I love this. Running the risk of being too informal as I reflect on Luke’s words, they ring terribly and wonderfully true to me. The complexity he shares above is the complexity I readily embrace, and a complexity that I think makes teaching currently so interesting and purposeful. We do not teach in an age of whitewashed, shared experiences where each pupil is of the same complexion, background, and creed, nor in a time when the canon of white privileged authors of yore can inexplicably cut across cultural identities and satisfy a diverse student body’s need for their voices to be reflected in a standardized curriculum. Rather, we are, as Luke pointed out many years ago, “troubled by diversity” and by a collision of identities that force all English teachers to consider the implications of their own practice. Teaching English language arts today is more exciting and terrifying than ever. While the threat of standardization exists by way of the Common Core, an English teacher is still left with the choice of how to take up those standards in his or her classroom. Certainly, many English teachers, both young and old in their careers, will feel cornered, stuck, maybe even disenfranchised by standardization, but I posit that perception and identity as an English teacher is most important in combating such feelings of hopelessness. Rather than fretting over finding a common, sustaining method for teaching all children (an impossible task I assure you), Luke offers, “teachers [need] to develop flexible repertories of field-, discourse-, and text-specific pedagogies, suited to particular textual artifacts, technologies, social and linguistic/interactional outcomes, and adaptable for students of different cultural and linguistic backgrounds” (p. 90). A practice such as the one Luke describes is the one worth fretting over, worth losing sleep over. A concentration on flexibility in the English classroom–a type of elasticity on the part of teacher and student–may be the best combatant against the fears of the politicisation of curriculum. For instance, allow the Common Core to provide a common language across a diverse field, but allow the approach and the methods taken up in the English classroom to remain diverse. History has tended to prove that while Angelo-Europeans’ attempts to assimilate other peoples and cultures into its own show signs of early success (imperialism, colonization, enslavement), those assimilations (oppressions?) ultimately fail every single time (apartheid, women’s suffrage, civil rights, gay rights, Indian independence, etc.). How could we as English teachers ever expect a single-narrative approach to instructing reading and writing to be successful for us or our students? Common Core or no Common Core, the English language arts teacher must embrace diversity both in students and in pedagogical practice.
The Pasternak et al. (2014) research review provides one particular comment I find myself currently grappling with at this point in my doctoral pursuit:
Because standards are political documents written by committees largely composed of non-educators, standards can work to maintain status quo assumptions about literature and writing and may not reflect recent scholarship on literary study, writing pedagogy and K-12 student engagement. (p. 24)
A stagnation of innovative teaching is being reinforced through Common Core. While I stand by my statement earlier that I do not have an inherent problem with Common Core standards, I do recognize the wider consequence these standards are having on many of my colleagues. Many with whom I work along side fear the consequence of not maintaining the status quo. I have a guttural reaction to such a mindset that easily dismisses these fears and I openly scoff at the notion of my alternative teaching techniques being admonished and repressed by administrators or higher-ups. I need to acknowledge, however, that my mindset is unique in many regards. Instead of rudely scoffing, I need to continue to build confidence in my colleagues that they can try different approaches to teaching and experiencing reading and writing. The end of the quote above also reminds me that I need to find ways to get digestible research in the hands of my English language arts colleagues as well. A teacher leadership approach I had not considered really before this year has started to unfold; I see a need for beleaguered teachers to have renewed support for trying dynamic approaches to teaching English, which are often times messy and don’t readily translate into quantifiable results. Research assures us our current techniques are outdated and many times culturally irrelevant and insensitive, yet many of us continue to teach the same way we were taught–it’s a consistent model that is easy to embrace because it appears to work for the mass majority. The issue is that mass majority is shifting and along with it the identity of the English language arts classroom. My students rarely look like me, but it is my duty to them to try and look like them–to embrace and recognize their backgrounds as genuine sources of literacy practices. Literacy practices that can and should be co-opted into the emergent English classroom. Because while the need to apprentice students to writing that is valid for an assessment exists, the need to pursue literacy as acts of creativity and a way to broker understanding across peoples and places remains greater.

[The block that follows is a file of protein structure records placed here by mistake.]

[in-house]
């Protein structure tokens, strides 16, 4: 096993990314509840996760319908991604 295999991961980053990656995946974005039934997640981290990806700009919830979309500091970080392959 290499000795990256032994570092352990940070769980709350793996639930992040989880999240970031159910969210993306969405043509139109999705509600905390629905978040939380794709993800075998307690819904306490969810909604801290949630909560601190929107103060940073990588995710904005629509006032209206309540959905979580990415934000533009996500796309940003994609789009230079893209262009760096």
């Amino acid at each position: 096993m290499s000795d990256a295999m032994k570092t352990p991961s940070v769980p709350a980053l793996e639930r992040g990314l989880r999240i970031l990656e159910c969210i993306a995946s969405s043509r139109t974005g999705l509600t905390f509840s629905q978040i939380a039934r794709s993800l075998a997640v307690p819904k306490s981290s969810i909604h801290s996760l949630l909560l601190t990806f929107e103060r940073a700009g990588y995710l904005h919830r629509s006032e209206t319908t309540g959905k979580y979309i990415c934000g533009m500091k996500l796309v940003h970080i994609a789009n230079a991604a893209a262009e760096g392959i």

Questions for Consideration:
- How do we shift the identity of the English language arts teacher from that of apprenticing literary and writing mini-scholars to an identity of apprenticing culturally attuned and multiliteracy robust designers of language?
- How do we promote innovative pedagogical practices supported by research in the English language arts classroom in era of Common Core politics and one-size-fits-all resource delivery?
- What ideological (paradigmatic/pragmatic) shifts need to take place in preservice methods classes and ongoing professional development in order to facilitate a research-focused English language arts teacher corpus that can confidently confront the Common Core while continually innovating its practices?
Brass, J. (2014). Reading standards as curriculum: The curricular and cultural politics of the Common Core. Journal of Curriculum and Pedagogy, 11(1), pp. 23-25, DOI: 10.1080/15505170.2014.907551
Luke, A. (2004). At last: The trouble with English. Research in the teaching of English, 39(1), pp. 85-95.
Pasternak, D. L., Caughlan, S., Hallman, H., Renzi, L, & Rush, L. (2014). Teaching English language arts methods in the United States: A review of the research. Review of Education, ?(?), pp. ?-?.